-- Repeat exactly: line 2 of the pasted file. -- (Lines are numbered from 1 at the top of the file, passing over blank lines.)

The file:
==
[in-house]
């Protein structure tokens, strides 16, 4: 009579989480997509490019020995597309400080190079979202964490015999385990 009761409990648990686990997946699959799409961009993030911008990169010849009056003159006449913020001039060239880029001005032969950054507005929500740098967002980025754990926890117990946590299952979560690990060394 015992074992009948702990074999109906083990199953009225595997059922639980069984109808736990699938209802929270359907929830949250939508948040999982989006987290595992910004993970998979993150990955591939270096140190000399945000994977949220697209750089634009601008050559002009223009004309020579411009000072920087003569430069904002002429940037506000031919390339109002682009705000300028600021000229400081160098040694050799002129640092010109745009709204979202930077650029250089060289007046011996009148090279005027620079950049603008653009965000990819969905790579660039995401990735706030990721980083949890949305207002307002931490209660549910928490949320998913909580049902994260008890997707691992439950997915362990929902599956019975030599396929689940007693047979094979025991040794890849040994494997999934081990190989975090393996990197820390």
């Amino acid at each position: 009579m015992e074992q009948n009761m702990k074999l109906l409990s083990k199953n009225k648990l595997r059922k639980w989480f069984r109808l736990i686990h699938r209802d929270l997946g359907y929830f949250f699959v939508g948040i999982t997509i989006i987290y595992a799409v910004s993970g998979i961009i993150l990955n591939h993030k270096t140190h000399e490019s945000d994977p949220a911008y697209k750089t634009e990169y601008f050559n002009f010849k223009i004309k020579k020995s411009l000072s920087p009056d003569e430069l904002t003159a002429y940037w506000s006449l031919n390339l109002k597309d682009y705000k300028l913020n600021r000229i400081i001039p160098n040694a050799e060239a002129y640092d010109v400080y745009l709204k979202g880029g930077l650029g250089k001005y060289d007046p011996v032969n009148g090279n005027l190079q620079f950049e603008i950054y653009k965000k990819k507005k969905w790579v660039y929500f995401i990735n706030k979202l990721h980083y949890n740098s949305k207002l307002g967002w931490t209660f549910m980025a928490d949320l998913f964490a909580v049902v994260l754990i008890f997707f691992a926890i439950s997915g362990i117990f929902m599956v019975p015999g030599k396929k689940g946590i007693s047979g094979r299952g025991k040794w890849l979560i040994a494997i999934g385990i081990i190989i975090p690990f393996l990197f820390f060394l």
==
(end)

């Protein structure tokens, strides 16, 4: 009579989480997509490019020995597309400080190079979202964490015999385990 009761409990648990686990997946699959799409961009993030911008990169010849009056003159006449913020001039060239880029001005032969950054507005929500740098967002980025754990926890117990946590299952979560690990060394 015992074992009948702990074999109906083990199953009225595997059922639980069984109808736990699938209802929270359907929830949250939508948040999982989006987290595992910004993970998979993150990955591939270096140190000399945000994977949220697209750089634009601008050559002009223009004309020579411009000072920087003569430069904002002429940037506000031919390339109002682009705000300028600021000229400081160098040694050799002129640092010109745009709204979202930077650029250089060289007046011996009148090279005027620079950049603008653009965000990819969905790579660039995401990735706030990721980083949890949305207002307002931490209660549910928490949320998913909580049902994260008890997707691992439950997915362990929902599956019975030599396929689940007693047979094979025991040794890849040994494997999934081990190989975090393996990197820390």